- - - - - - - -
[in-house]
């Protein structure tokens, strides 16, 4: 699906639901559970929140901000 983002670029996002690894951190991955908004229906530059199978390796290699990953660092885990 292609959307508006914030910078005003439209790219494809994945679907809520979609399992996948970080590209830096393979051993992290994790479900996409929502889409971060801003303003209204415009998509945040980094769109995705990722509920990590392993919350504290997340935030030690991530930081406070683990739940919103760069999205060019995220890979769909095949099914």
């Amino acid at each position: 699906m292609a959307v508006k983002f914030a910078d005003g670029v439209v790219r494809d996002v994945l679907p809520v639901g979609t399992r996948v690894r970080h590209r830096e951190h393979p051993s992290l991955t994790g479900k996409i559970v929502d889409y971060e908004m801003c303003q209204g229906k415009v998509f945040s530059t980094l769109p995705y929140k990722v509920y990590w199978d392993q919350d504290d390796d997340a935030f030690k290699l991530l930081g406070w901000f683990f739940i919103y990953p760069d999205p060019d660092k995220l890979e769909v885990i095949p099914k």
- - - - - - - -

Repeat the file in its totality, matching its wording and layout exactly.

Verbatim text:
[in-house]
């Protein structure tokens, strides 16, 4: 699906639901559970929140901000 983002670029996002690894951190991955908004229906530059199978390796290699990953660092885990 292609959307508006914030910078005003439209790219494809994945679907809520979609399992996948970080590209830096393979051993992290994790479900996409929502889409971060801003303003209204415009998509945040980094769109995705990722509920990590392993919350504290997340935030030690991530930081406070683990739940919103760069999205060019995220890979769909095949099914």
């Amino acid at each position: 699906m292609a959307v508006k983002f914030a910078d005003g670029v439209v790219r494809d996002v994945l679907p809520v639901g979609t399992r996948v690894r970080h590209r830096e951190h393979p051993s992290l991955t994790g479900k996409i559970v929502d889409y971060e908004m801003c303003q209204g229906k415009v998509f945040s530059t980094l769109p995705y929140k990722v509920y990590w199978d392993q919350d504290d390796d997340a935030f030690k290699l991530l930081g406070w901000f683990f739940i919103y990953p760069d999205p060019d660092k995220l890979e769909v885990i095949p099914k």